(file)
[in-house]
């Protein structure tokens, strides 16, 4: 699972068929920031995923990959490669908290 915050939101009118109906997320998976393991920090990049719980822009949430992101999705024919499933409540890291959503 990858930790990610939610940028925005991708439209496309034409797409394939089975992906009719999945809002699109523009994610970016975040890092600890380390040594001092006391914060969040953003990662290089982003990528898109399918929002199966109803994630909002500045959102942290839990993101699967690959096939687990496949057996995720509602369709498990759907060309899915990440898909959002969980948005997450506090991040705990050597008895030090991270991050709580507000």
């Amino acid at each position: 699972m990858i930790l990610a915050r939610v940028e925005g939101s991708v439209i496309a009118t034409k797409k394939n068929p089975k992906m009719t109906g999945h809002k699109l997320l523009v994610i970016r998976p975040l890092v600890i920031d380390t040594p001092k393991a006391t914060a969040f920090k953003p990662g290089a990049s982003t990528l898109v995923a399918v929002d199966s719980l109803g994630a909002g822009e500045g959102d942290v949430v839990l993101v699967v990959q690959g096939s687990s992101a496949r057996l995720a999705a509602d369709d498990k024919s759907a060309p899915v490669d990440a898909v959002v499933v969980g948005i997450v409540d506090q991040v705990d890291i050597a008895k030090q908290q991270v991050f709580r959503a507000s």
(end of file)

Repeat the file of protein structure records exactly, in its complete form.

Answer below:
[in-house]
């Protein structure tokens, strides 16, 4: 699972068929920031995923990959490669908290 915050939101009118109906997320998976393991920090990049719980822009949430992101999705024919499933409540890291959503 990858930790990610939610940028925005991708439209496309034409797409394939089975992906009719999945809002699109523009994610970016975040890092600890380390040594001092006391914060969040953003990662290089982003990528898109399918929002199966109803994630909002500045959102942290839990993101699967690959096939687990496949057996995720509602369709498990759907060309899915990440898909959002969980948005997450506090991040705990050597008895030090991270991050709580507000």
């Amino acid at each position: 699972m990858i930790l990610a915050r939610v940028e925005g939101s991708v439209i496309a009118t034409k797409k394939n068929p089975k992906m009719t109906g999945h809002k699109l997320l523009v994610i970016r998976p975040l890092v600890i920031d380390t040594p001092k393991a006391t914060a969040f920090k953003p990662g290089a990049s982003t990528l898109v995923a399918v929002d199966s719980l109803g994630a909002g822009e500045g959102d942290v949430v839990l993101v699967v990959q690959g096939s687990s992101a496949r057996l995720a999705a509602d369709d498990k024919s759907a060309p899915v490669d990440a898909v959002v499933v969980g948005i997450v409540d506090q991040v705990d890291i050597a008895k030090q908290q991270v991050f709580r959503a507000s």